The American Diabetes Association on Monday released new standards of care to reflect changes in technology, improved medications and a deeper understanding of the social factors that contribute to disease and diabetes control.
The standards are updated annually, but this year includes almost 100 new or revised recommendations affecting all types of diabetes.
The guidelines are available to doctors via an app as well as online. Last year, they were accessed more than 4 million times across the globe, said Dr. Robert Gabbay, chief science and medical officer for the diabetes association.
“The emphasis of our guidelines is really to reduce the burden of the disease on people with diabetes,” said Dr. Nuha El Sayed, chair of the association’s Professional Practice Committee, which crafted the revisions. “That is at the heart of what we’re doing.”
In addition to changes in standards for weight control, blood pressure and cholesterol management, the revisions are also intended to address racial disparities in care, said El Sayed, also a staff physician at the Joslin Diabetes Center and an instructor at Harvard Medical School, both in Boston.
Racial differences in diabetes don’t have a biological basis, she said, and the guidelines are designed to “help people open their eyes to the huge disparities in care and outcome.”
New tools, particularly more effective weight-loss medications coming to market, should allow diabetes patients more control over their weight, Gabbay said.
Losing 15% of body weight, as opposed to the previously recommended 5% should yield more health benefits, he said.
“We have better tools now to achieve those goals, making them realistic,” Gabbay said.
Guidelines remain the same around diet and exercise, including eating a well-balanced diet and reducing processed foods and added sugar. “Recommendations around lifestyle haven’t changed and they’re still very important,” he said.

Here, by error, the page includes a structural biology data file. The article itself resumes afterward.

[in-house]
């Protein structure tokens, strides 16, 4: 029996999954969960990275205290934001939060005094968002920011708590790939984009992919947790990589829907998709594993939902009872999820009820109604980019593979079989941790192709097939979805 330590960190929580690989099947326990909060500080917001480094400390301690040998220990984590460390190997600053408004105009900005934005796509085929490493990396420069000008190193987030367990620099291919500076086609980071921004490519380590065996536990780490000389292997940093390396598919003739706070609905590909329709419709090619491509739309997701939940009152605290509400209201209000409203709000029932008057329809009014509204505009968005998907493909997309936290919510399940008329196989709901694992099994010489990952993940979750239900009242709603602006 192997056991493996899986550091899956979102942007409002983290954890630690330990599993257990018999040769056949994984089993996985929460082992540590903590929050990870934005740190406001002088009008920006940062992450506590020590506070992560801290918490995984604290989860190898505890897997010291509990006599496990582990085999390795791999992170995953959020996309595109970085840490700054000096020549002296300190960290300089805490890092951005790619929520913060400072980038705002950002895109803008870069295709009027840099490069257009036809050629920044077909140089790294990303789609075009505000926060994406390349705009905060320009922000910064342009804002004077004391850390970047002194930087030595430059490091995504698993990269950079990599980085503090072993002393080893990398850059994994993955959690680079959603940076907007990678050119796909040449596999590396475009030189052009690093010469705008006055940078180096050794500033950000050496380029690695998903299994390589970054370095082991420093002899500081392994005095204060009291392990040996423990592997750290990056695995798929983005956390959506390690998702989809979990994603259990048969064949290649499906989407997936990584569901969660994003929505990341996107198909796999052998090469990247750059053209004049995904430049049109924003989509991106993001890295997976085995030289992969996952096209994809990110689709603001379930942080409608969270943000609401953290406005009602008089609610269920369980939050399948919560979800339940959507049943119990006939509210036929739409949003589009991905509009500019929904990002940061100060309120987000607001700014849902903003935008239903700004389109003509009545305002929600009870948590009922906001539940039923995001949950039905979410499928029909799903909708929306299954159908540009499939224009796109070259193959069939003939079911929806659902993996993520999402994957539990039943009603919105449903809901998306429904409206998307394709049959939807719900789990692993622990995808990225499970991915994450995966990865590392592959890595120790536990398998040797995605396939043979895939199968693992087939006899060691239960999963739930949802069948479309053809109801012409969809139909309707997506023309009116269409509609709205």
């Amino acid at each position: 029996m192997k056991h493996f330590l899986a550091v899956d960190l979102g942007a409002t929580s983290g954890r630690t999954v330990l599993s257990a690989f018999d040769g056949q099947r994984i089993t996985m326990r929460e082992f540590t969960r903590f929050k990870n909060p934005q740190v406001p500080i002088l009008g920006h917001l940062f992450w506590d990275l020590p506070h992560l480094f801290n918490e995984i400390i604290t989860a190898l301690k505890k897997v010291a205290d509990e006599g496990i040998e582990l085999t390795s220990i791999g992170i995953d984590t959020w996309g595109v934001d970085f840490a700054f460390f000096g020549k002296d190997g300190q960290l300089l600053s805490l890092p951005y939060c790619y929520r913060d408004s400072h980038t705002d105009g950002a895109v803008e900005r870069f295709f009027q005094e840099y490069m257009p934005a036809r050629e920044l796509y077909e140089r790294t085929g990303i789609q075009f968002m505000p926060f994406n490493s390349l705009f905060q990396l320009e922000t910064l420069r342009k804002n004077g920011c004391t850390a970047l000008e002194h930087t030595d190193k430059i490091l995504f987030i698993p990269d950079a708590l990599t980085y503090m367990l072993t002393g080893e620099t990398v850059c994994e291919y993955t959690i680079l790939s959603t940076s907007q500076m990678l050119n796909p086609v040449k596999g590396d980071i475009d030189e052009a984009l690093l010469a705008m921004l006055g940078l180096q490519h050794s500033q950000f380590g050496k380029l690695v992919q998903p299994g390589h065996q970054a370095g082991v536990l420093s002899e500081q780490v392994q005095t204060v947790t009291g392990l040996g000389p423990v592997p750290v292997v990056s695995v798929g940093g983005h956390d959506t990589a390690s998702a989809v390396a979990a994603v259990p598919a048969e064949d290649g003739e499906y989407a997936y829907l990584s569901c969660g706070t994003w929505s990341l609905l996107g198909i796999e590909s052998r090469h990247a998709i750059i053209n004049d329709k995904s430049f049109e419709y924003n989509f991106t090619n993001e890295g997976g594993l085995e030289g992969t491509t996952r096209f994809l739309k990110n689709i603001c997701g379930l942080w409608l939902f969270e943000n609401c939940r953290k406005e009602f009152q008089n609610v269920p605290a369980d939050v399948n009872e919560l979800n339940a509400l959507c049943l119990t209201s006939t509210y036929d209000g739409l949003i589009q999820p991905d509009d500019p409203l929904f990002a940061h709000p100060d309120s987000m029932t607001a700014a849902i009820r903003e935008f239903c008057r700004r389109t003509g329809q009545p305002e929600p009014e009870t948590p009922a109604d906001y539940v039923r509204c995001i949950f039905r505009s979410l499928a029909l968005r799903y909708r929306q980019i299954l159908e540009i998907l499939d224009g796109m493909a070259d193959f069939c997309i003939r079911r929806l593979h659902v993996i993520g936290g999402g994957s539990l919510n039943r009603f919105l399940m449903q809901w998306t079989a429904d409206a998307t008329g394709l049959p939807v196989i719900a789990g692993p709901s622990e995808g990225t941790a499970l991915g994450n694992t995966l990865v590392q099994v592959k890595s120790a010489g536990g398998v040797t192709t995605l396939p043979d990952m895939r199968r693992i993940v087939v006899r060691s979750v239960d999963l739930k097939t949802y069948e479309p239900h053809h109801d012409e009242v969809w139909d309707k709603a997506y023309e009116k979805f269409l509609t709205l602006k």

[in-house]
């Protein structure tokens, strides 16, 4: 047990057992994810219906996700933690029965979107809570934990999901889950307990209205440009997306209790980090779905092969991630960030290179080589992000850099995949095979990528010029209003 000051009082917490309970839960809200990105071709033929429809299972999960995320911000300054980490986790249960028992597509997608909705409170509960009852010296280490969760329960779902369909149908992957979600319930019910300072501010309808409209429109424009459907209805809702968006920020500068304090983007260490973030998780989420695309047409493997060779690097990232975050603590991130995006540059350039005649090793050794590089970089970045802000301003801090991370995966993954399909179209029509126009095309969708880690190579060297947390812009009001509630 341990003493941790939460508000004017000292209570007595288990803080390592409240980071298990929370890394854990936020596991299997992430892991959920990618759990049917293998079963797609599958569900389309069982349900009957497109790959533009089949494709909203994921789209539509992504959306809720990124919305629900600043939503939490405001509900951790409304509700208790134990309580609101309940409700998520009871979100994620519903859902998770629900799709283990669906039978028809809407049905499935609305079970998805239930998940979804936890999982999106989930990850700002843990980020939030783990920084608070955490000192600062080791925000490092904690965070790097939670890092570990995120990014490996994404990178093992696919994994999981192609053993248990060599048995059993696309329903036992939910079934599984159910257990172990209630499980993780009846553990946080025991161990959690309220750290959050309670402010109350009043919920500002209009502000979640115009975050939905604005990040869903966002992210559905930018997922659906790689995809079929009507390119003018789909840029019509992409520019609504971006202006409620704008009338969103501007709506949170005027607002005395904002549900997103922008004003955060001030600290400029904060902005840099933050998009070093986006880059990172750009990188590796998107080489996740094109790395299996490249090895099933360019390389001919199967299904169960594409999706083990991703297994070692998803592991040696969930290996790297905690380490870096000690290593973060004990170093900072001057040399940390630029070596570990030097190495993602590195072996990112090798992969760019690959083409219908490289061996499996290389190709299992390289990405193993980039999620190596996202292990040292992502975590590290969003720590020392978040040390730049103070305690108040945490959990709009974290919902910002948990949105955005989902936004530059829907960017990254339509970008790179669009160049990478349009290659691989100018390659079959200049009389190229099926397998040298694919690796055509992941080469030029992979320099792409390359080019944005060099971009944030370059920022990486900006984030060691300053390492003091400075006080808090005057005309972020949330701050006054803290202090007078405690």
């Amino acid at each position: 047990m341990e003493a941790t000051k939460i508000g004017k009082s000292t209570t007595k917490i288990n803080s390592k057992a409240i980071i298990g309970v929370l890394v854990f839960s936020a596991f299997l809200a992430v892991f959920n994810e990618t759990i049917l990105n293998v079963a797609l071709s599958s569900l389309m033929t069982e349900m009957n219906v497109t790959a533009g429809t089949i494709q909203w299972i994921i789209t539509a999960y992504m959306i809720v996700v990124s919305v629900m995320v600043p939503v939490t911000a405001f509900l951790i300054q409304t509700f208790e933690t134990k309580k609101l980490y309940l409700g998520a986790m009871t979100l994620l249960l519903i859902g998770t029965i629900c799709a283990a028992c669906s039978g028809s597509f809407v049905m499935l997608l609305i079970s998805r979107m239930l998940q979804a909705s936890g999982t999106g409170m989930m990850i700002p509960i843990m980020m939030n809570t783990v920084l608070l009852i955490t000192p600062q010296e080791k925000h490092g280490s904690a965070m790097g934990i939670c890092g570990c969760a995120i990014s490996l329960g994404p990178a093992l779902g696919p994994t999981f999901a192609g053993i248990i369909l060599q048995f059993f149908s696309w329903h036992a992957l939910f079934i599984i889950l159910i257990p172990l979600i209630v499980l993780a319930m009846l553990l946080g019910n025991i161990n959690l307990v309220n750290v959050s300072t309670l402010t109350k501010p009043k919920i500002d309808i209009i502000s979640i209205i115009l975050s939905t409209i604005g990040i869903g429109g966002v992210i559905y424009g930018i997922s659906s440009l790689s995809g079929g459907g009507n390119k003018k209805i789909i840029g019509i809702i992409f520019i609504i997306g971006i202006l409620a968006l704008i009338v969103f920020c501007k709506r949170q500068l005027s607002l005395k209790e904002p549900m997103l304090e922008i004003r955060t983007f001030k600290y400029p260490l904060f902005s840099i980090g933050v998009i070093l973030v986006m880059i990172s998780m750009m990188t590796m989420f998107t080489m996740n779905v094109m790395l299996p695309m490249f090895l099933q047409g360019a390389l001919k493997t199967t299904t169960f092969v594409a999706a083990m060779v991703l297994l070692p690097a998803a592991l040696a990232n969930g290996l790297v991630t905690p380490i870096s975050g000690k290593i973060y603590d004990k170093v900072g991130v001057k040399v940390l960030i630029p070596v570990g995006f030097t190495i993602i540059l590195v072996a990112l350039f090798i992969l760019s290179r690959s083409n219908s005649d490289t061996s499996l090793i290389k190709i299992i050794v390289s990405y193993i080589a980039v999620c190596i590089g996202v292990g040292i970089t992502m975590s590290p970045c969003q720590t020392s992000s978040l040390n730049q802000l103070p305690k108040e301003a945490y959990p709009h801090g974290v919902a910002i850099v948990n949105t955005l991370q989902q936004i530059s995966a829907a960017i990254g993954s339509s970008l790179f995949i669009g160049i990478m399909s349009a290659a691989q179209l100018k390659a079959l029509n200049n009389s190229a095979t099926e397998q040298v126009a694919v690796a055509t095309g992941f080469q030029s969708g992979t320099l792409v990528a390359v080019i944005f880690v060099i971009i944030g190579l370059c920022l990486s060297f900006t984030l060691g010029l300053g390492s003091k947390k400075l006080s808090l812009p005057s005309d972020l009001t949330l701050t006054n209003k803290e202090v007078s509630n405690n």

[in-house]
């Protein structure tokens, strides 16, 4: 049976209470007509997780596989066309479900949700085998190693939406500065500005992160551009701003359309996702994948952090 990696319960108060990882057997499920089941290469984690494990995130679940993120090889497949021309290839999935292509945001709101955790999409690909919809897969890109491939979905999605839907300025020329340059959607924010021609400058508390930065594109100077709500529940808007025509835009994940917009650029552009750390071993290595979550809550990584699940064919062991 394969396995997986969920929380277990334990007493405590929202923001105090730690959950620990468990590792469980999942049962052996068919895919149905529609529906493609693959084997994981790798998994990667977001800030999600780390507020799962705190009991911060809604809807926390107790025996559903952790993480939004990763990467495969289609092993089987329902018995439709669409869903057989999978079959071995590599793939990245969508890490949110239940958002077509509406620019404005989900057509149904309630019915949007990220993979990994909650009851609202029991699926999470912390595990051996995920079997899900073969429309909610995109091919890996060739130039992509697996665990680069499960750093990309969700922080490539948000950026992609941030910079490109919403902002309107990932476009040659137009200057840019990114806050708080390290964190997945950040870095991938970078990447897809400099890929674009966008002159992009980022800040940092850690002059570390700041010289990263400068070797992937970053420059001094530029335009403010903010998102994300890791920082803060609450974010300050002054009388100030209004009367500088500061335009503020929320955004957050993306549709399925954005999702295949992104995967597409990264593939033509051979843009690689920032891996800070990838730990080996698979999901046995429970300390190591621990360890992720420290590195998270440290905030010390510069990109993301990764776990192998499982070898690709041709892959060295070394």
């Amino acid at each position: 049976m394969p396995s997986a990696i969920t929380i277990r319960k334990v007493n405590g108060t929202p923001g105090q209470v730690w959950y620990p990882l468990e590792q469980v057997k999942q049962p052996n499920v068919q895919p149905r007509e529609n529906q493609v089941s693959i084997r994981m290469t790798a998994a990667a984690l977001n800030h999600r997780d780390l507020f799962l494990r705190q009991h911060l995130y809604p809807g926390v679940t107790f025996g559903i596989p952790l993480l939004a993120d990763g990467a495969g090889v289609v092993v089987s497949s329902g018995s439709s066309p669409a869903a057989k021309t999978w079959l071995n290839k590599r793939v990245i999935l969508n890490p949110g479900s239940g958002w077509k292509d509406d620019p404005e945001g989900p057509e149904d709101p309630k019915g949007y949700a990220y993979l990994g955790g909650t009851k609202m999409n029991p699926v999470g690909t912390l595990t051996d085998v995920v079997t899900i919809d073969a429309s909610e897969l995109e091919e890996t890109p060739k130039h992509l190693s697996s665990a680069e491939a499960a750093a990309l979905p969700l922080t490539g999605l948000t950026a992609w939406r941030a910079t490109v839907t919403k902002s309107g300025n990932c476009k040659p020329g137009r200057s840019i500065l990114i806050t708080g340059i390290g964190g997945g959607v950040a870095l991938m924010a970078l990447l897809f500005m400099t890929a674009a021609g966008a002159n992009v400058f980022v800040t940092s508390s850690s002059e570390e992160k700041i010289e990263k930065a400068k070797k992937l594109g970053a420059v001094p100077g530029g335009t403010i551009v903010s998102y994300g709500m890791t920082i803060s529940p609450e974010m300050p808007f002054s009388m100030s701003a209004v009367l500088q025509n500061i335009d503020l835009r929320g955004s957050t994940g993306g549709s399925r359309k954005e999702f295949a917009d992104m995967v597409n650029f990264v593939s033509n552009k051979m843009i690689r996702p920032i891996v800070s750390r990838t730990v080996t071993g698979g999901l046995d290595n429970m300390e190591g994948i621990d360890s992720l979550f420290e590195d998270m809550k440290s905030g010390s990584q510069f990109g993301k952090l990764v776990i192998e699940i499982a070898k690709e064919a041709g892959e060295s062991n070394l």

Preventing cardiovascular, kidney disease
Diabetes is the leading cause of heart disease and heart disease is the leading cause of death for people with diabetes, Gabbay said.
In line with the American College of Cardiology, the new guidelines include a lower target for blood pressure of less than 130 over 80. For LDL cholesterol, the bad kind, the new guideline calls for a measurement of 70 for people without heart disease (down from 100) and 55 instead of 70 for those with established heart disease.
Gabbay noted that statins are extremely good at cutting cholesterol levels and other medications can effectively reduce blood pressure to meet these targets.
“There are a number of studies demonstrating that even lower goals result in better outcomes for people with diabetes,” he said.
The guidelines also call for more aggressive treatment to prevent the progression of chronic kidney disease. “Diabetes continues to be the leading cause of end-stage renal disease,” Gabbay said.
“There’s both a societal need and fortunately the scientific evidence to support the right treatments” for these conditions, he said.
Black Americans with diabetes are three- to four times more likely to have a limb amputated than a white person with the same condition, Gabbay said, and the rate of amputations is getting worse, not better.
The new guidelines call for more careful screening for foot ulcers and peripheral arterial disease, both of which can lead to amputations.
Sleep is crucial